By Ru Freeman
My last but one destination for the Orbis Terranum, was Sri Lanka; a land so familiar yet strangely unknown. This debut novel of Ru Freeman was a charming peek into Sinhalese-Sri Lanka - A breather of class, political turmoil and the women who are caught in the web of unperceivable changes.
At the center of the novel is Latha, the protagonist, who is difficult to be loved, but stands out for her dignity and unbreakable spirit. She is introduced to us as the servant, who also doubles as the childhood companion of Thara, the one bestowed with luxuries and status that money can buy. The life of these two women, since the time they are girls is interwoven with a great many moments of humility, love, pain that comes with it and an unattainable secret. It is interesting how by social strata Latha the server and Thara, the giver, are different, yet in life they are so impossibly human with the same wants.
As Freeman brings this uncanny friendship through immensely eloquent writing, she surprises the reader with the character of Biso, a mother of three running from a tyrannical husband. The reader is thrown into a pendulum ride alternating between Latha and Biso, chapter after chapter; while she leaps through Latha’s life in years, the story of Biso spans seventy two hours. Although the link was difficult to make as the book warmed slowly, the parallelism of the narrative takes shape eventually. Once the stories of Latha and Biso are tenuously tied, it is only an anxious wait through pages, unknowing what tragedies loom to the finish.
The men in the novel, from Mr. Vinthage to Gehan, are all displayed as weak. But in the back drop of the intriguing women – insolent and domineering Mrs. Vinthage, determined and ambitious Thara, resolute Latha, sensitive and bold Biso, the men are but unfastened links to bring their lives together.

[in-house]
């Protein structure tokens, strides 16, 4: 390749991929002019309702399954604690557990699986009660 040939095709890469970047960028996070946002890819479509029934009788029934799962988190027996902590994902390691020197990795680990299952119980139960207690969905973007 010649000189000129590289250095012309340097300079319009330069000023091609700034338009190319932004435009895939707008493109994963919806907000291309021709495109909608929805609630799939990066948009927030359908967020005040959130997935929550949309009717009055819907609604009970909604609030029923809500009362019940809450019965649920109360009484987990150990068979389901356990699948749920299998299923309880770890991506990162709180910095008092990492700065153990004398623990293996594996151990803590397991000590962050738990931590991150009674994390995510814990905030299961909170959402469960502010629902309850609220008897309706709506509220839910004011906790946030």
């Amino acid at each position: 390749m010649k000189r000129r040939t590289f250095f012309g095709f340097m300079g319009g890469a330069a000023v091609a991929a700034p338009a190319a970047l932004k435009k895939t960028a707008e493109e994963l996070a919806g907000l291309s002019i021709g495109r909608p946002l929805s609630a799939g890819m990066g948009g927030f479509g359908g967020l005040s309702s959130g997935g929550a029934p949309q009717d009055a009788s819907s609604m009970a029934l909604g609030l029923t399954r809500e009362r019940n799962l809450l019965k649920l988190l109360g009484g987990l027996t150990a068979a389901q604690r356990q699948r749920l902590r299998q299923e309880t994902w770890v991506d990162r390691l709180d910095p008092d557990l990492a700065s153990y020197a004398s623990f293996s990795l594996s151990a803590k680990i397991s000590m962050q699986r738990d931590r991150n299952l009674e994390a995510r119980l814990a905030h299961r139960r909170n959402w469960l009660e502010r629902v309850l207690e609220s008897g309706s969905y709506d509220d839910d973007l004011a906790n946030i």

Freeman’s writing is beautifully expressive. One only needs to close the eyes and imagine the tea estates, rich and poverty stricken Colombo, the political unrest and the calming sea-smell that wafts so easily. I totally loved the descriptions of food and flavor that more than aid in ones understanding of a nation. Even the use of Sinhala language in the right places for that perfect affection and impact left a wonderful after-tone.
If there is anything I would change about the writing, it would be to let the story flow and not be confined to the strict cyclic chapter intervals. Her characters, so brilliantly human with flaws manifold, stood their ground and did not emanate sympathy and sadly didn’t make it easy to love them either. As the novel ended, I could feel the heart-break, but it wasn’t walloped enough to leave me exhausted. I could close the book and not be haunted.
I definitely look forward to more from Freeman and recommend this book to all who wish to take a peep of Sri Lanka from a discreet stand point.